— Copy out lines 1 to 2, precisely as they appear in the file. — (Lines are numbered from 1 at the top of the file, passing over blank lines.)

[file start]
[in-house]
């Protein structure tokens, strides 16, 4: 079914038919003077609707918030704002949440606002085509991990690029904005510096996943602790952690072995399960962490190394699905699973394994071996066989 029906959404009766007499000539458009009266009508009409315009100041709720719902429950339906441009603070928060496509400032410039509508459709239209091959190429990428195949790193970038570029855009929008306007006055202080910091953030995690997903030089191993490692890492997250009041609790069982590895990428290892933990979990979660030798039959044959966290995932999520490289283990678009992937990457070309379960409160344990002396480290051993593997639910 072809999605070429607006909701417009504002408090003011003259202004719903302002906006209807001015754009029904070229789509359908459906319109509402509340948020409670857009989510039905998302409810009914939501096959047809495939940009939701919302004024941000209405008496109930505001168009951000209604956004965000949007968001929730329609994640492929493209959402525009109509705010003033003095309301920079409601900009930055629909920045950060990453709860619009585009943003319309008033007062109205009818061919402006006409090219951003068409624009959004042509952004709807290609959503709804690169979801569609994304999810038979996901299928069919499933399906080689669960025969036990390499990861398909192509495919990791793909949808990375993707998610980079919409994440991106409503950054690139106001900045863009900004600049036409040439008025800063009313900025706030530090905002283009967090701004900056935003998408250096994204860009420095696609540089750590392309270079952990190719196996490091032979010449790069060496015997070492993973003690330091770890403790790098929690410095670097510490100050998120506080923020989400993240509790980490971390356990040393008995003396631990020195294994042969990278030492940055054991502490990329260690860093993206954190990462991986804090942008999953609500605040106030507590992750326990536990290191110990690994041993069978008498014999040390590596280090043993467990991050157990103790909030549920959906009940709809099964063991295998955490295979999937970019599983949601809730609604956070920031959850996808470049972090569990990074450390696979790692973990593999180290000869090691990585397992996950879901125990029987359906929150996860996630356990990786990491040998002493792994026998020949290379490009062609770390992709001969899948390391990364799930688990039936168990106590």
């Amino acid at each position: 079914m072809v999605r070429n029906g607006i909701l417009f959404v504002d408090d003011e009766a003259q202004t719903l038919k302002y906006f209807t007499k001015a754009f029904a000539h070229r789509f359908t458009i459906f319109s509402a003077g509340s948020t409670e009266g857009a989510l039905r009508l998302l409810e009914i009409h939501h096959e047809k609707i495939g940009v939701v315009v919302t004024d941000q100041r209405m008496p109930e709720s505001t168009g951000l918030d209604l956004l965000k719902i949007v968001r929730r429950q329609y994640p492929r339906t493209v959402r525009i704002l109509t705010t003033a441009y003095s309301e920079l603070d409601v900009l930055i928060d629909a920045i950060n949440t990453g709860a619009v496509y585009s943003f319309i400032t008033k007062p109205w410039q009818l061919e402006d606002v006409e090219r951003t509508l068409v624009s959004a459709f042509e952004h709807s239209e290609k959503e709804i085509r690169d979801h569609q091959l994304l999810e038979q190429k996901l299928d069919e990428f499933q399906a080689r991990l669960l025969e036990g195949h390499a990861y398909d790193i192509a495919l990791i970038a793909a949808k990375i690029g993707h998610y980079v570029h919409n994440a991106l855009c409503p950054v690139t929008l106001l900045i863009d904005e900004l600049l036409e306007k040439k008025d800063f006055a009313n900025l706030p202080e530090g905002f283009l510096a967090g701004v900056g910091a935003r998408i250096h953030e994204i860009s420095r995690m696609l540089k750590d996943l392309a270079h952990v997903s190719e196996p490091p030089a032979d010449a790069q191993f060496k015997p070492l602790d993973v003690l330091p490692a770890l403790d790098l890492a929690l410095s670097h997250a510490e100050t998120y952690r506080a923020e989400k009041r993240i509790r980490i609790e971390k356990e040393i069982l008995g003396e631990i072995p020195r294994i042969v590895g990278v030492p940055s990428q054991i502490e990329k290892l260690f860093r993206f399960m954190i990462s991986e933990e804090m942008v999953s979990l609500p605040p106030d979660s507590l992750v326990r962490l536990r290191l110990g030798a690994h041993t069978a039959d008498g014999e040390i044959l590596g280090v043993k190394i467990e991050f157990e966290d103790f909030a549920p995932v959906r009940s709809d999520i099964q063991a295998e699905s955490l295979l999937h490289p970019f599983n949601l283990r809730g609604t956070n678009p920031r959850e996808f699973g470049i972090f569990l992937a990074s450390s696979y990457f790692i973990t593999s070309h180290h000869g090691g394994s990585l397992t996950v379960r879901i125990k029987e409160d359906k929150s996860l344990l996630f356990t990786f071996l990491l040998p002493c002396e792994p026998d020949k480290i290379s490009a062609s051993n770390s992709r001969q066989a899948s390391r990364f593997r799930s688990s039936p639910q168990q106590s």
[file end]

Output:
[in-house]
């Protein structure tokens, strides 16, 4: 079914038919003077609707918030704002949440606002085509991990690029904005510096996943602790952690072995399960962490190394699905699973394994071996066989 029906959404009766007499000539458009009266009508009409315009100041709720719902429950339906441009603070928060496509400032410039509508459709239209091959190429990428195949790193970038570029855009929008306007006055202080910091953030995690997903030089191993490692890492997250009041609790069982590895990428290892933990979990979660030798039959044959966290995932999520490289283990678009992937990457070309379960409160344990002396480290051993593997639910 072809999605070429607006909701417009504002408090003011003259202004719903302002906006209807001015754009029904070229789509359908459906319109509402509340948020409670857009989510039905998302409810009914939501096959047809495939940009939701919302004024941000209405008496109930505001168009951000209604956004965000949007968001929730329609994640492929493209959402525009109509705010003033003095309301920079409601900009930055629909920045950060990453709860619009585009943003319309008033007062109205009818061919402006006409090219951003068409624009959004042509952004709807290609959503709804690169979801569609994304999810038979996901299928069919499933399906080689669960025969036990390499990861398909192509495919990791793909949808990375993707998610980079919409994440991106409503950054690139106001900045863009900004600049036409040439008025800063009313900025706030530090905002283009967090701004900056935003998408250096994204860009420095696609540089750590392309270079952990190719196996490091032979010449790069060496015997070492993973003690330091770890403790790098929690410095670097510490100050998120506080923020989400993240509790980490971390356990040393008995003396631990020195294994042969990278030492940055054991502490990329260690860093993206954190990462991986804090942008999953609500605040106030507590992750326990536990290191110990690994041993069978008498014999040390590596280090043993467990991050157990103790909030549920959906009940709809099964063991295998955490295979999937970019599983949601809730609604956070920031959850996808470049972090569990990074450390696979790692973990593999180290000869090691990585397992996950879901125990029987359906929150996860996630356990990786990491040998002493792994026998020949290379490009062609770390992709001969899948390391990364799930688990039936168990106590």